10 Top Tips to follow BEFORE appointing your Expert Witness

When contemplating litigation choosing a proven Expert Witness is absolutely vital to the success of a case, indeed even the most skilled litigation solicitor or advocate will struggle to win a case if their Expert is not preferred in court, or worse discredited. Do you act as a Litigation Solicitor and instruct or advise your clients on the appointment of an Expert Witness? If so, read on to find my Top 10 tips, you may just thank me next time your Expert is being cross examined!

Having last week received a copy of a Sheriff Court Judgement following my latest court appearance where the instructing party was wholly successful obtaining an award in the full amount craved plus full expenses. I was glad to note the Sheriff's view of my evidence and cross examination as follows:


"Mr Adams gave his evidence clearly and with obvious knowledge and understanding. He was an impressive witness. I have no difficulty in accepting him as an expert witness and in finding him to be credible and reliable".


Unfortunately, there are far too many surveyors who are self proclaimed "experts" despite a lack of experience as a true Expert Witness providing evidence in a court of law or a true understanding of their duties and obligations. In the worst case and as has happened before it is possible that an individual will not be accepted by the courts as an expert leaving a litigant party realistically with little chance of success.


An example of this was the interesting case of Stevens v Gullis (1999), where the Court of Appeal determined that the Building Surveyor expert should not be permitted to give evidence even if, as a result of debarring him, the case had to be dismissed.


Having worked for a number of prominent firms it surprises me how many times I have encountered not just an enquiry but an actual instruction coming into a firm for Expert Witness services despite the instructing party having no knowledge of who the surveyor is undertaking the report, their experience, track record, report writing or cross examination skills. A worrying and unnecessary trend.

So with that, here are my Top 10 Tips to follow BEFORE appointing your Expert:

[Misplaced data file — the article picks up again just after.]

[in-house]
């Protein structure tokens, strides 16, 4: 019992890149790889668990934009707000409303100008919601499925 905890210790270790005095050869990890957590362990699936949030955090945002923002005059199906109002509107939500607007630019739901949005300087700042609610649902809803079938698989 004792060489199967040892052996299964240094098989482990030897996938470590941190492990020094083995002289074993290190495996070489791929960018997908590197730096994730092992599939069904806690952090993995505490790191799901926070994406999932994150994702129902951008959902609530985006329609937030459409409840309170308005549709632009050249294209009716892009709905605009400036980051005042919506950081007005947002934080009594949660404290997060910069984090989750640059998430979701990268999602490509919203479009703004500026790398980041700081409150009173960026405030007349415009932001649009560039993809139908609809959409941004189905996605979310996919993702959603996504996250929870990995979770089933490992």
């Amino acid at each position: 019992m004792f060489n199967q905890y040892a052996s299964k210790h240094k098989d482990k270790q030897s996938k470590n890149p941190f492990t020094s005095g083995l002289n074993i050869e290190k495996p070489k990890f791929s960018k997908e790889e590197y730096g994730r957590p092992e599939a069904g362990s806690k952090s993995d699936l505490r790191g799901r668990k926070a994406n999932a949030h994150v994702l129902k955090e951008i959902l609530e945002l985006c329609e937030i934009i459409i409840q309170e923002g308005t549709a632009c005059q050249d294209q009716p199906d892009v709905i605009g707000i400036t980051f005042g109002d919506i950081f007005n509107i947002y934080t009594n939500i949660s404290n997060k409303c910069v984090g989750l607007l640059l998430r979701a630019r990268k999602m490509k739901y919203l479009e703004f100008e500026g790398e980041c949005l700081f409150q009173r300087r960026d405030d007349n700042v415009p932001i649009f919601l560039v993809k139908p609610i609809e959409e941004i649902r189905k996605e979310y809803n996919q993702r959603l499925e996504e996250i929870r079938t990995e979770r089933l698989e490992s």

Top Tip 1 - Don't leave the search too late

You may know of a prominent Expert Witness, perhaps you have cross examined them before and admire their skills, leaving it late could see them representing the other side and see you at a possible disadvantage. By beginning the search early you will be rewarded with your preferred expert. In addition, an early appointment can provide assistance in formulating document requests and questions, reducing amendments and generally streamlining cases in addition to also considering any weakness of the case.


Finding the right expert can take time but is pivotal to future success and reducing costs.


Top Tip 2 - Understand the expert's relevant qualifications


When selecting an Expert, it is important to understand their qualifications since these may influence a Sheriff towards one expert or the other. Instructing Experts who have the premiere credentials in their field will be an obvious advantage whilst understanding the more meaningless credentials that require little more than an application fee is also beneficial. The most noteworthy credentials require difficult tests, lengthy experience requirements and peer evaluation.


It is also beneficial when considering professional memberships for instance to understand the various classifications whether this is for instance Associate, Member of Fellow to establish the expertise of the individual to be appointed.


Top Tip 3 - does the Expert hold any Expert Witness qualifications


Many of you are probably questioning whether an Expert Witness qualification is really required, after all your appointed Expert may already be at the peak of his/her profession. I must confess to having undertaken a number of Expert Witness appointments and presenting oral evidence in court before ever obtaining any Expert Witness qualification or attending any Expert Witness course.